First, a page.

The ghosts of a fallen city lie amidst the stones of its ruined buildings.
Delhi, as we know, is often referred to as the 'City of Cities'. Over the last thousand years, this unlikely piece of land between the northern tip of the Aravallis and the river Yamuna has seen several successive citadels rise and fall. It has witnessed powerful dynasties rise to fame and then fade into oblivion. From the citadel of the Rajputs of the 12th century and the cities of the Tughlaqs of the 14th century, to the living lanes of Shahjahanabad of the 17th century, Delhi has seen it all. Today, if one looks closely, one can trace the remains of a millennium of building activity, as if playing hide and seek from amidst the modern metropolis.
Lost amidst the busy concrete jungle of the modern-day upscale localities of South Delhi lie the remains of one such magnificent city built almost 700 years ago. Jahanpanah, or the ‘Refuge of the World’, was founded by Sultan Mohammad bin Tughlaq in the early 1300s. For the first few decades of Sultanate rule in Delhi, the seat of power had remained the old Rajput citadel of Qila Raipithora (the area around modern-day Mehrauli and Lado Sarai). Towards the end of the 13th century, faced with the continuing threat of Mongol invasions, Sultan Allauddin Khilji established a second citadel in the north named Siri (now popularised by the Siri Fort Sports Complex). In the 1320s, Sultan Ghiyasuddin Tughlaq built the towering citadel of Tughlaqabad, that continues to dominate the city skyline as one travels down the Mehrauli Badarpur Road.
It was around 1327 that Sultan Muhammad bin Tughlaq commenced the construction of Jahanpanah - the fourth 'city' of Delhi. It was an ambitious endeavour. He planned to link the walls of Qila Raipithora with that of Siri, thus encompassing a large tract of land for his new seat of power. He succeeded, and Jahanpanah rapidly rose to prominence as the capital city of much of North India. The city soon became popular among travellers and historians from around the world who wrote vivid descriptions of its grandeur and magnificent architecture. Ibn Battuta, the famous Moroccan traveller, arrived in Jahanpanah in 1334, and spent a considerable amount of time in the court of the Sultan. His extensive accounts of court life paint us a brilliant picture of what life may have been like at the time in this young city. As in the case of any medieval urban settlement anywhere in the world, Jahanpanah held together a seat of political power - the Sultan's palace - and a seat of religion - the magnificent Jama Masjid. The palace of Mohammed bin Tughlaq comprised the famed 'hall of a thousand columns', which Ibn Battuta so vividly describes. The palace has fallen almost entirely into ruin, and the gateways which once adorned ornamented guards and elephants have now given way to wild shrubs and scattered stones.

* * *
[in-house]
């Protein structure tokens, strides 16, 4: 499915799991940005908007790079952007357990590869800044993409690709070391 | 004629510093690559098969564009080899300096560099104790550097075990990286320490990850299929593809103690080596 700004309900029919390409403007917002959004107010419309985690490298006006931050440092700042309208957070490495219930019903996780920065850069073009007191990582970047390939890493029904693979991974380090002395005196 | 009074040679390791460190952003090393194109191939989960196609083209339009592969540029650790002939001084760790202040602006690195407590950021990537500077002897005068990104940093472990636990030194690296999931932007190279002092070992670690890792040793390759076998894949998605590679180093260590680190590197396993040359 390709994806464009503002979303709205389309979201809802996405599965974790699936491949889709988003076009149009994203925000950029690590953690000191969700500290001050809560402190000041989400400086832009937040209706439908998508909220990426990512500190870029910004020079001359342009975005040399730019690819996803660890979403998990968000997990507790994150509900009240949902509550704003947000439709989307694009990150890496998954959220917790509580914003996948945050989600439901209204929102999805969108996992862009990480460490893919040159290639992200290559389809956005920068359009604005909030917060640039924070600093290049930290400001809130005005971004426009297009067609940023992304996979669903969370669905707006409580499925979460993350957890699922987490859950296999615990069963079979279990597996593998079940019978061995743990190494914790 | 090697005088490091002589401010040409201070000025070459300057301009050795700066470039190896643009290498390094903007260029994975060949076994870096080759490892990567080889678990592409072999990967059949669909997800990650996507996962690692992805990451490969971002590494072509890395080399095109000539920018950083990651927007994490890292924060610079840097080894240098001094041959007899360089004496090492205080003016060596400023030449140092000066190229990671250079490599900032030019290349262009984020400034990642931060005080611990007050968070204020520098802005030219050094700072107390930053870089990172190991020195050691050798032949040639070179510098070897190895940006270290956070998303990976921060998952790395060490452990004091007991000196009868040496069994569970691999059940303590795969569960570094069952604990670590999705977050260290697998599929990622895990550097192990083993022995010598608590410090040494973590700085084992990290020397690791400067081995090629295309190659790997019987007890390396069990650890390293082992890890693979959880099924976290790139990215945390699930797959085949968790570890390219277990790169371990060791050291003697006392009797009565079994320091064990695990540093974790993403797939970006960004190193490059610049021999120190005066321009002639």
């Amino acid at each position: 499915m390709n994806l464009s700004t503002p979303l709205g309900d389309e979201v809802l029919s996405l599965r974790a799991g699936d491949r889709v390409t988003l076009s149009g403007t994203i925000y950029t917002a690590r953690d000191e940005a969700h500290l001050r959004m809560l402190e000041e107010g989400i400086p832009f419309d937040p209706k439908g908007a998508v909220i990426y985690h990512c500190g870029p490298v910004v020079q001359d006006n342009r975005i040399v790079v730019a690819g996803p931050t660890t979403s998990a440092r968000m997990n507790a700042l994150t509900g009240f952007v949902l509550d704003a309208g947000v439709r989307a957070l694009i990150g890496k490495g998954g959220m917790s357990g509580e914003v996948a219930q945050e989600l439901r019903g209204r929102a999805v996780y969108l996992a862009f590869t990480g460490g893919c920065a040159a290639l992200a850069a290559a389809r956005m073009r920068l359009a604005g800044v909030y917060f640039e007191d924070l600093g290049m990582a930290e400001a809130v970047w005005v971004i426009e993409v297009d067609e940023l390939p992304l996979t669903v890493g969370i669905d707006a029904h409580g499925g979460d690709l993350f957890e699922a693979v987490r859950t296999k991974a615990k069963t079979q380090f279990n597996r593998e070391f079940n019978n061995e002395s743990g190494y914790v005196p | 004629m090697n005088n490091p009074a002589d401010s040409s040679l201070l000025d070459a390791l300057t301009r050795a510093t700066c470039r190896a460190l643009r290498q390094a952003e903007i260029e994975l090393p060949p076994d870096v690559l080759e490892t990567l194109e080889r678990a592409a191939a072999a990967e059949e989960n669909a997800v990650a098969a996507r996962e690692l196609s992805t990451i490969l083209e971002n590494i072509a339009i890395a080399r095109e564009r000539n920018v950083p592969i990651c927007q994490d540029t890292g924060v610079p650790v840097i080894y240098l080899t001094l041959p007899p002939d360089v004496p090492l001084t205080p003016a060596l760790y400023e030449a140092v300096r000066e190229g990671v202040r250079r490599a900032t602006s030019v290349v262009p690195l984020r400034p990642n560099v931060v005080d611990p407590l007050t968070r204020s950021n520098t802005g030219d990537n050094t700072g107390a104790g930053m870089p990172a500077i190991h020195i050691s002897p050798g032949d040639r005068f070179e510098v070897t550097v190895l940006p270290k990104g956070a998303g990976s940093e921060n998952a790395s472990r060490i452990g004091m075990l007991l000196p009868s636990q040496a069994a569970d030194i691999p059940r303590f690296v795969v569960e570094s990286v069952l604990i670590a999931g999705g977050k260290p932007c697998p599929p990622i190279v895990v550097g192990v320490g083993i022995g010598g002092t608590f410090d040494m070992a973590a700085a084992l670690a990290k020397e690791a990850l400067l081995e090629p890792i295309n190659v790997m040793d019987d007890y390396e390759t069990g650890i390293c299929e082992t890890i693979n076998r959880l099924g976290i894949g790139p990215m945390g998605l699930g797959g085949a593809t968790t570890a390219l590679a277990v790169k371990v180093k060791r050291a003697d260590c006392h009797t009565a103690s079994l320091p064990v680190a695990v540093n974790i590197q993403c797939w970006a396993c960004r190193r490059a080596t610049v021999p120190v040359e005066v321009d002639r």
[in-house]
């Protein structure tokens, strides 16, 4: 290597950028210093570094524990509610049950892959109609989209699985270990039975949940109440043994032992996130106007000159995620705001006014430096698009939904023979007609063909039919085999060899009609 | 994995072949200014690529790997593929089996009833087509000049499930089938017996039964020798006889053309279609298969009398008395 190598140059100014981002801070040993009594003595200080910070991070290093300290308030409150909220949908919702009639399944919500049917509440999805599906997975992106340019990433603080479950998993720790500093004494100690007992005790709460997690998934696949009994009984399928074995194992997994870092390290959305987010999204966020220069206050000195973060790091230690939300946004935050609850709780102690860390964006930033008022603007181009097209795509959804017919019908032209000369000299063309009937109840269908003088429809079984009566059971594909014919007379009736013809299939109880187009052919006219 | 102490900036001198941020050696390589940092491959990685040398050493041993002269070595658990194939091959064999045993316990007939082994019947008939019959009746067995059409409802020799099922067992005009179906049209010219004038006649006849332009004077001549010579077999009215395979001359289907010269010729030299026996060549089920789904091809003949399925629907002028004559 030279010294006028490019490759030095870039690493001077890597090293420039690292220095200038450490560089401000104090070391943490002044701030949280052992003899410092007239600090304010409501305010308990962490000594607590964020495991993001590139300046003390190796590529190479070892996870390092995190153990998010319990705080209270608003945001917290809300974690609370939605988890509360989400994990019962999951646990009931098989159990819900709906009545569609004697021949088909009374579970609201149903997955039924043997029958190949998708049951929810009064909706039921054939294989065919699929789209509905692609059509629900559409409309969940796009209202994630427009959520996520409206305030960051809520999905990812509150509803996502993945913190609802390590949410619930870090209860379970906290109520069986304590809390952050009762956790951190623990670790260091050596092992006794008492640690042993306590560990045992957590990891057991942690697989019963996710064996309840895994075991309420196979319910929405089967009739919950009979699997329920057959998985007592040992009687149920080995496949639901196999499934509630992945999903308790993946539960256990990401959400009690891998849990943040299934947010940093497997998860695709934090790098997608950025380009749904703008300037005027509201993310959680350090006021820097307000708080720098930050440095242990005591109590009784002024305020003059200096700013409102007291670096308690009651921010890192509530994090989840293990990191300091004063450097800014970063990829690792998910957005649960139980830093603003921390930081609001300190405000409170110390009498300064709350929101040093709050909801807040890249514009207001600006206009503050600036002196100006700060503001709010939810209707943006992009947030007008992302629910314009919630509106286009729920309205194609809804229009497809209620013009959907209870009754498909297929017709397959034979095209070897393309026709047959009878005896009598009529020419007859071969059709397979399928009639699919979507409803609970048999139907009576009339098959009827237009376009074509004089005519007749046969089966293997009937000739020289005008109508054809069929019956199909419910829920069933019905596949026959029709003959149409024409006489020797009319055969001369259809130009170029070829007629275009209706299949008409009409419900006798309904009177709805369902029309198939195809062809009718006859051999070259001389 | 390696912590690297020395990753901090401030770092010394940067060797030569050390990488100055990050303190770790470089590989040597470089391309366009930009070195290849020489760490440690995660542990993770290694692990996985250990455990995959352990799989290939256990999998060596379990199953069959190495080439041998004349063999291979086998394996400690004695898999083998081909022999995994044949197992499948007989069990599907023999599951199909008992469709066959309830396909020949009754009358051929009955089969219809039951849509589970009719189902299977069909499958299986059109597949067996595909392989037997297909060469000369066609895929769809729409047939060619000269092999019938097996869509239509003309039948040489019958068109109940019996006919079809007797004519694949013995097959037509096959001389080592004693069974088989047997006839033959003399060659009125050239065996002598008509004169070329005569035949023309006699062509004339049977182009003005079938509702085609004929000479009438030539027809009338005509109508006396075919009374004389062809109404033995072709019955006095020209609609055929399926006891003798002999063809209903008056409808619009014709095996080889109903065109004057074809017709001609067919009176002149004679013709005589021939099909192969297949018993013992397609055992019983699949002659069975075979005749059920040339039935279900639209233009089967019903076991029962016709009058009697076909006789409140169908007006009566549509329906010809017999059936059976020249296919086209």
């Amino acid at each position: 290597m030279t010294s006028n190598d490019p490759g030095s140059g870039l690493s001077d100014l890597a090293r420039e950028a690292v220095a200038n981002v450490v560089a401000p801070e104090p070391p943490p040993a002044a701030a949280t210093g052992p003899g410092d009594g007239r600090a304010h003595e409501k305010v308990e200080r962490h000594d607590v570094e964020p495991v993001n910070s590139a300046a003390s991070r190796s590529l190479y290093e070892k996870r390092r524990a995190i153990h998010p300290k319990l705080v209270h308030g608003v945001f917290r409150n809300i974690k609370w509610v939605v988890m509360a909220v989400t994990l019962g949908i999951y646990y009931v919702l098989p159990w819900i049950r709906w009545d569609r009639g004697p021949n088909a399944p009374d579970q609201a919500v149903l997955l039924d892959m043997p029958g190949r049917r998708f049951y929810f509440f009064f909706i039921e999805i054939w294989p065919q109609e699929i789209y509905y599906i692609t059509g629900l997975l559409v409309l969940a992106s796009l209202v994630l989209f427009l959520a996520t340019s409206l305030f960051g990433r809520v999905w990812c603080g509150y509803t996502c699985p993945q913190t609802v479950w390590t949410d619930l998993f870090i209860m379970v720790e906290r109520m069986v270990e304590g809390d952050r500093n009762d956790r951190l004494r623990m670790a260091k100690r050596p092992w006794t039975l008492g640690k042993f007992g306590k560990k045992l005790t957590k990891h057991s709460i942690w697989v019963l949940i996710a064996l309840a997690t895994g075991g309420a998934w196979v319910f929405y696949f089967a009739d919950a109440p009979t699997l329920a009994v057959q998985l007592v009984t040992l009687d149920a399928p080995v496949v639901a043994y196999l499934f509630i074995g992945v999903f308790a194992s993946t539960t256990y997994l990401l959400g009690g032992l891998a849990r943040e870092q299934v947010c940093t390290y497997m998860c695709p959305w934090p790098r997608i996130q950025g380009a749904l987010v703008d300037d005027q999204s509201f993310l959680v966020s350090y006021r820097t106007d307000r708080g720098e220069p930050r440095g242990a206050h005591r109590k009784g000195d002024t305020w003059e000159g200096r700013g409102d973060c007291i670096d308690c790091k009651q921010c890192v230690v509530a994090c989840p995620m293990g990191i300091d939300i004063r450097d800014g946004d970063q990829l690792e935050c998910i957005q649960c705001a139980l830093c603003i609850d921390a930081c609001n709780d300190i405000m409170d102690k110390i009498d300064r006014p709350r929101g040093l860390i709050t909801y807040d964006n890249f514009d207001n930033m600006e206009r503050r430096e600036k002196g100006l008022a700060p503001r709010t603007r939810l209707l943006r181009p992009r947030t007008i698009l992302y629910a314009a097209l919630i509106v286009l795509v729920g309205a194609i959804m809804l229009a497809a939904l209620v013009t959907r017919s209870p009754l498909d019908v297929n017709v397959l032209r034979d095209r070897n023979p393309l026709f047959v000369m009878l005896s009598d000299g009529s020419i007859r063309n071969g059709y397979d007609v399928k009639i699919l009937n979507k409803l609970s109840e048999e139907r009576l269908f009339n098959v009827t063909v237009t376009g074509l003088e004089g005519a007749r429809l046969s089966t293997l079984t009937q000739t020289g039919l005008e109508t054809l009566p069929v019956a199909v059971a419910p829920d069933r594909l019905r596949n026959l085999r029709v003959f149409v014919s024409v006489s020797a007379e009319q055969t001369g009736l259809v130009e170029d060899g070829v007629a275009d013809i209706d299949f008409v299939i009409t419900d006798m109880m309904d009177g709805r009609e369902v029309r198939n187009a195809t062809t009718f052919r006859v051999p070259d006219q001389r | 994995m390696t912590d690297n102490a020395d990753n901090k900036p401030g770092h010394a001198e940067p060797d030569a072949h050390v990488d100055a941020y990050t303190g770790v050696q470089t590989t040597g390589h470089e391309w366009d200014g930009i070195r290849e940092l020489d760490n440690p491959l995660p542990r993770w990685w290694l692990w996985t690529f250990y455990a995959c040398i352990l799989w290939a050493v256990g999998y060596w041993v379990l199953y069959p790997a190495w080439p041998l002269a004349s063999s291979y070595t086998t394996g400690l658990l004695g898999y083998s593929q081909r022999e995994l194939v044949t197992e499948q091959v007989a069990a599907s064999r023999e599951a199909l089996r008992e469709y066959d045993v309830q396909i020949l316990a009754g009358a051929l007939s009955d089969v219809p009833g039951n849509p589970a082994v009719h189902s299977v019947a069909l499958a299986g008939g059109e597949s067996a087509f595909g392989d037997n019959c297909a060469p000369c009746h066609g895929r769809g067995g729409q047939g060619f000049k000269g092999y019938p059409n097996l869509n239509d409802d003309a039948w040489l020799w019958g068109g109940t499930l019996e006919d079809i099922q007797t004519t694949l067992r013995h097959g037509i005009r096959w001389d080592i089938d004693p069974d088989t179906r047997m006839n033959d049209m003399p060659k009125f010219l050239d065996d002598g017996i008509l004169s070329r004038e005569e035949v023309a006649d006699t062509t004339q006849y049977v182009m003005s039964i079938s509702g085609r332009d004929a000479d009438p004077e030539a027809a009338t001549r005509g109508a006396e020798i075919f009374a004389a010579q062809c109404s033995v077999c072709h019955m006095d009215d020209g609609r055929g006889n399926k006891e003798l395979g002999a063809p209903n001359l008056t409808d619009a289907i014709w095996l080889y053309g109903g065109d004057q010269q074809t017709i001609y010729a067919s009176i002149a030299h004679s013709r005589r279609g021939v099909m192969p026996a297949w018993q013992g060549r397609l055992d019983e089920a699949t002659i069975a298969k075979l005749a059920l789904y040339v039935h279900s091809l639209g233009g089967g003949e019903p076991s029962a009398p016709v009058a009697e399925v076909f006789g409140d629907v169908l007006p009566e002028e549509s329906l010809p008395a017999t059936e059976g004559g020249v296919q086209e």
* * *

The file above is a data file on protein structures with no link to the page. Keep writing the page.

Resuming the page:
The main mosque of Jahanpanah survives intact, and is now known as the Begampur Masjid. The imposing mosque is a magnificent example of Tughlaq architecture, and its massive courtyard and towering 'pishtaq' give us an idea of the importance it must have enjoyed in its day. The walls of Jahanpanah comprised a number of gates, sadly none of which have survived. In the words of Battuta, "(Delhi)... is surrounded by a wall that has no equal in the world, and is the largest city in the entire Muslim Orient". A part of the walls of Jahanpanah, including its junction with the older walls of Qila Raipithora can be seen at the DDA Park near the Malviya Nagar Metro Station. In fact, much of what is Press Enclave Marg today, was earlier occupied by the southern walls of the medieval city. A few other notable structures that have survived the ravages of time include the Lal Gumbad, a quiet little 'baradari' a little way down, a number of dilapidated tombs, and most importantly, the magical Khirki Masjid - undoubtedly one of the most beautiful medieval mosques in Delhi.
The glory of Jahanpanah was short lived. Barely a decade after establishing his magnificent new city, Muhammad bin Tughlaq rather hastily ordered the shifting of his capital along with its residents to Daulatabad in the Deccan. Even though he reversed his decision a few years down the line, the entire population of Jahanpanah never returned. After Sultan Firoz Shah Tughlaq established the city of Firozabad on the banks of the Yamuna in 1354, the seat of power moved north. Jahapanah had already begun to lose its position of political prominence. A devastating blow came in 1397, in the form of the infamous invasion of the Mongol ruler Timur. Death and destruction ravaged large parts of Jahanpanah, and the city never recovered from this setback. By the time the Mughal emperor Humayun established the citadel of Dinpanah (now known as the Purana Qila) in the 1530s, the glory of Jahanpanah was a mere shadow of what it once was. A century later, when emperor Shah Jahan established Shahjahanabad, much of the plains of South Delhi, Jahanpanah included, had already been reduced to a necropolis of scattered ruins. As a matter of fact, in the early 1900s, the Archaeological Survey of India had to clear out a village that had sprung up within the courtyard of the Begampur Masjid.
Today, scattered amidst the modern upscale localities of Sarvapriya Vihar, Malviya Nagar, and Panchsheel Park, lie the ghosts of Jahapanah. While the city had died centuries ago, its buildings have remained - relics of a forgotten era. The crumbling columns of the Sultan's palace, and the deserted bays of the Khirki Masjid lie still, almost smirking at the fun and frolic of the ever so busy Saket Mall a few hundred metres away, as if reminding us that even the greatest of cities cannot escape the ravages of time.
"Like a child from the womb, like a ghost from the tomb,
I arise and unbuild it again." - PB Shelley; "The Cloud"